The effect for cyclists of the typical forward sitting position on neck strength and its possible relationship to neck pain have not been examined. The purpose of this study was to measure the peak isometric cervical extension strength (PICES) of both recreational and experienced road cyclists and to compare these values to those of noncyclists. Subjects, 45 men between the ages of 18 and 40, were tested for voluntary PICES through a 126 degrees range of motion on a MedX cervical extension machine. No significant differences were found between the three groups in PICES at any angle. When expressed relative to body weight, significant differences in PICES were found at 126 degrees between the control group and the recreational cyclist group (p < 0.05), and between the control group and the experienced cyclist group (p < 0.01), but not at any other angle. Furthermore, no significant differences in strength were found between cyclists experiencing neck pain and those who did not. These data indicate that the cervical muscles of cyclists have not adapted by increasing maximal isometric strength above that of noncyclists, and that the neck pain frequently reported may be due to fatigue from sustained muscular contractions associated with time spent cycling, rather than from muscle weakness.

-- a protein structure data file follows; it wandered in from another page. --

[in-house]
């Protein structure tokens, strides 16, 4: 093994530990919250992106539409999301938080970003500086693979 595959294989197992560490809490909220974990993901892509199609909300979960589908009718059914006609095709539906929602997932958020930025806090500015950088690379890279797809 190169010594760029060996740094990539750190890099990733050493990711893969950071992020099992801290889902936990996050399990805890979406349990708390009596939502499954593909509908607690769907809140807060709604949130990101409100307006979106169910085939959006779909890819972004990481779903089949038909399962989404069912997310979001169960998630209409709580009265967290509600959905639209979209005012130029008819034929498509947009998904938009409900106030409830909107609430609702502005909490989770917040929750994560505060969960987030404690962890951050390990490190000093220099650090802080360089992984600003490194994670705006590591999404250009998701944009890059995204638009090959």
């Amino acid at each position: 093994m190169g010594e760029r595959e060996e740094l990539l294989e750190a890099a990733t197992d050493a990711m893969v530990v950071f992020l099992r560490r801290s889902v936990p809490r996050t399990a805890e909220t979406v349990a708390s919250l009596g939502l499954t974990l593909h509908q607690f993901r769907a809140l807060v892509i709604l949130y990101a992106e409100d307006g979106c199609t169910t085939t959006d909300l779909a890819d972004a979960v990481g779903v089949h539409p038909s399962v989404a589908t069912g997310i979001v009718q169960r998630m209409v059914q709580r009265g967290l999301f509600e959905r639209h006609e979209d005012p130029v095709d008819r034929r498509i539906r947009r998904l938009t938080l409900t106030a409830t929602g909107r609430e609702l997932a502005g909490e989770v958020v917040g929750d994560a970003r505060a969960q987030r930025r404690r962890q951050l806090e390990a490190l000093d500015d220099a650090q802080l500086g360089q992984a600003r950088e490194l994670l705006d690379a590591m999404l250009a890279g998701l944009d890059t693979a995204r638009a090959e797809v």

|Original language||English (US)|
|Number of pages||10|
|Journal||Canadian journal of applied physiology = Revue canadienne de physiologie appliquée|
|State||Published - Jun 1995|
ASJC Scopus subject areas
- Orthopedics and Sports Medicine